I highly recommend this book to all! This is a must-read book for students and professionals alike.
I received a copy of this book from Revell in exchange for an honest review. All opinions expressed here are entirely my own.
Rebecca ManeyGastonia, North CarolinaAge: 55-65Gender: female4 Stars Out Of 5Truly Amazing!February 8, 2018Rebecca ManeyGastonia, North CarolinaAge: 55-65Gender: femaleQuality: 5Value: 5Meets Expectations: 54.5
"You're not doing this for yourself. You are doing this for generations yet unborn."
Martin Luther King's encouragement to a young Melba Beals was the difference between despondency and determination. Melba's experience as one of the nine students integrating into an all white Central High School in Little Rock, Arkansas had gone beyond the nightmare stage, she was afraid for her life. One of her greatest assets was a godly grandmother who told her more than once, " God is as close to us as our skin, and it's up to us to call on Him if we need help."
Enduring this harrowing experience molded Melba into the kind of woman who went on to complete several post graduate degrees and was honored as a recipient of the Congressional Gold Medal. Her unwavering faith was truly amazing, "to God be the glory".
"I knew my boys would have to learn what Grandma had taught me, which is to walk by faith and not by sight alone. . . . . . . no matter what threatening evidence appears to be true, we need not fear because God is always beside us."
NadineTimes103 Stars Out Of 5Civil Rights and Much MoreFebruary 1, 2018NadineTimes10Quality: 0Value: 0Meets Expectations: 0As the title indicates, this isn't just an account contained within the Civil Rights Movement of the 1950s and 60s, but it spans much more of the author's lifetime and experiences. Even so, issues of prejudice and equal (or unequal) rights, including gender inequality, appear frequently throughout this story of adversity, faith, and perseverance.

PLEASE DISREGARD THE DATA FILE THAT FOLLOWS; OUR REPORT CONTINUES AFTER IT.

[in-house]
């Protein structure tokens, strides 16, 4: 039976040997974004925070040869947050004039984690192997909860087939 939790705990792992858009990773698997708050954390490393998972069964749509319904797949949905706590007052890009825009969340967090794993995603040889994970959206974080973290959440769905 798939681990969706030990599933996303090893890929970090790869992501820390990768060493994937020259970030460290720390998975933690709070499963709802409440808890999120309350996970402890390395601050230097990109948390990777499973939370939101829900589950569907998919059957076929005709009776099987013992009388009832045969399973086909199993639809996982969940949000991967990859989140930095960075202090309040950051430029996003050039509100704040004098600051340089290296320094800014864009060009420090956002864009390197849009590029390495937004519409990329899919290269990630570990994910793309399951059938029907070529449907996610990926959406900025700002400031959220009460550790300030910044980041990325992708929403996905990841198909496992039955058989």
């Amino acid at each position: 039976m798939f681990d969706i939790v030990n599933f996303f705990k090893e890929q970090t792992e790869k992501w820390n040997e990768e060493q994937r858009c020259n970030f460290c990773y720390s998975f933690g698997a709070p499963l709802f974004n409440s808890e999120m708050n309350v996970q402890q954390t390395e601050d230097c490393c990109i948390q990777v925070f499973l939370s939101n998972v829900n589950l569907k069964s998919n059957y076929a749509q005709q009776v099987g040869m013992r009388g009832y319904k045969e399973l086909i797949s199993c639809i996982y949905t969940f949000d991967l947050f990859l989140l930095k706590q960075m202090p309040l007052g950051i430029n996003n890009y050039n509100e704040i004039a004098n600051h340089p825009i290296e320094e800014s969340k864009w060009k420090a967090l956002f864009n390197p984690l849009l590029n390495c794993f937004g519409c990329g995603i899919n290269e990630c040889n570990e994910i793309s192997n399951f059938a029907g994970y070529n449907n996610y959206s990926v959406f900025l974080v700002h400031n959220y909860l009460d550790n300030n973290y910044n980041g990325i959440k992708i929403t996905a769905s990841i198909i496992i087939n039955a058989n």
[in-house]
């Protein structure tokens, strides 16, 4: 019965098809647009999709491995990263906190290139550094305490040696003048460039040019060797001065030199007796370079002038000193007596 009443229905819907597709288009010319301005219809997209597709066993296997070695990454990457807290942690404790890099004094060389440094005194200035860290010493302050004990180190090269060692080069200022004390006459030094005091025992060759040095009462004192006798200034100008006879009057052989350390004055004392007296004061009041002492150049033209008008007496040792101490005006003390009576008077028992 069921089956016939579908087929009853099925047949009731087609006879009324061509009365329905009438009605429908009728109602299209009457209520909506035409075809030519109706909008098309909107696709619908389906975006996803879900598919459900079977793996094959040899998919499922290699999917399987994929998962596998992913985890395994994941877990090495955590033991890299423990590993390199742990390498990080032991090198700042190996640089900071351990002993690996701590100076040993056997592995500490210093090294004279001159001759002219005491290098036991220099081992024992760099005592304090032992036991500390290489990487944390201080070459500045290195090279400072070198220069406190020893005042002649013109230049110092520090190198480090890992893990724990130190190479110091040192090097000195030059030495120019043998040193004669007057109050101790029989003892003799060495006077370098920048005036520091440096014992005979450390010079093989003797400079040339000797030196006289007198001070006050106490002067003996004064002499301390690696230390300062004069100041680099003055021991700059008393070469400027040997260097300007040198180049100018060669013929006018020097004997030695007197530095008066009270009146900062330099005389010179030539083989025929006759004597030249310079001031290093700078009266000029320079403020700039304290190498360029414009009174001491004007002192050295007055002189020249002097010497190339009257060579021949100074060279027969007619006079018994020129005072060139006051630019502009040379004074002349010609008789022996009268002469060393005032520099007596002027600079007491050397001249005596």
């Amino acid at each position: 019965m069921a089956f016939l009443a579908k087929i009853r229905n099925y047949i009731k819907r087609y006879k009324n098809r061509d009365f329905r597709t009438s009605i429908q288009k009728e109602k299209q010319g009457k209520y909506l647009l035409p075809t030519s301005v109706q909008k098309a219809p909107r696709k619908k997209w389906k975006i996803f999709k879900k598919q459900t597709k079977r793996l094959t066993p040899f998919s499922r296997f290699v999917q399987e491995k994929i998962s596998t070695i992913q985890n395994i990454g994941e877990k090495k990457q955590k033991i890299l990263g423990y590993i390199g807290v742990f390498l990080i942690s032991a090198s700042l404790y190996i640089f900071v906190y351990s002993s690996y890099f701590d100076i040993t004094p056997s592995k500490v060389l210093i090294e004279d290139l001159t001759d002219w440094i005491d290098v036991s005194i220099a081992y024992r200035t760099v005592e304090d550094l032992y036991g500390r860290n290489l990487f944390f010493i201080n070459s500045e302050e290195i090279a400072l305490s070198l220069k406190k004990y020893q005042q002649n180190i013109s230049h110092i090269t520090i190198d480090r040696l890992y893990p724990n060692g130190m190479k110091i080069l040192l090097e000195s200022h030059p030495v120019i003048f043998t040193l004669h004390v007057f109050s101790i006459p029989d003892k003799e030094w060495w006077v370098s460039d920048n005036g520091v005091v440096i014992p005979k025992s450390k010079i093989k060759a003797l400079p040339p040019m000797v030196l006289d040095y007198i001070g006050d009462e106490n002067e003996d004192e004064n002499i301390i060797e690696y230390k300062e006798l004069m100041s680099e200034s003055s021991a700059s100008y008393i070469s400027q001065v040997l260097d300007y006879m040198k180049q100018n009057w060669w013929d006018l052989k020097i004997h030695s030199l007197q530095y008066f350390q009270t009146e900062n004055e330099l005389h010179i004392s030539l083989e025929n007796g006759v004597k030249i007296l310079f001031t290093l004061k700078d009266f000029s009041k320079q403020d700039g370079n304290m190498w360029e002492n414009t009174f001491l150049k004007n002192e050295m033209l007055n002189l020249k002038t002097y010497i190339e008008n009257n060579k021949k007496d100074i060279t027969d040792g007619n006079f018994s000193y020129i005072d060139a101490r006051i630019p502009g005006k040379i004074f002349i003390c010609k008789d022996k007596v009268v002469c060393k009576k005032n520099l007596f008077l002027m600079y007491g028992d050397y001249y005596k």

This isn't a book about detached, historical "figures" but about people. It's not a testimony of immediate victories for social justice, or complete accord within the black community. Beals wasn't even always sure she was doing the right thing by being a part of integration.
The author makes interesting points, including how racism isn't merely about donning conspicuous white hoods or blatantly calling black people "the N word." Subtle racism is just as vicious, and also treacherous, particularly when it's institutionalized or otherwise trickier to call out and combat. Still, one of my biggest takeaways from the book is that when it comes to injustice and other challenges, you have to know when it's time to hold your peace and simply keep on living, and when it's time to speak up and fight.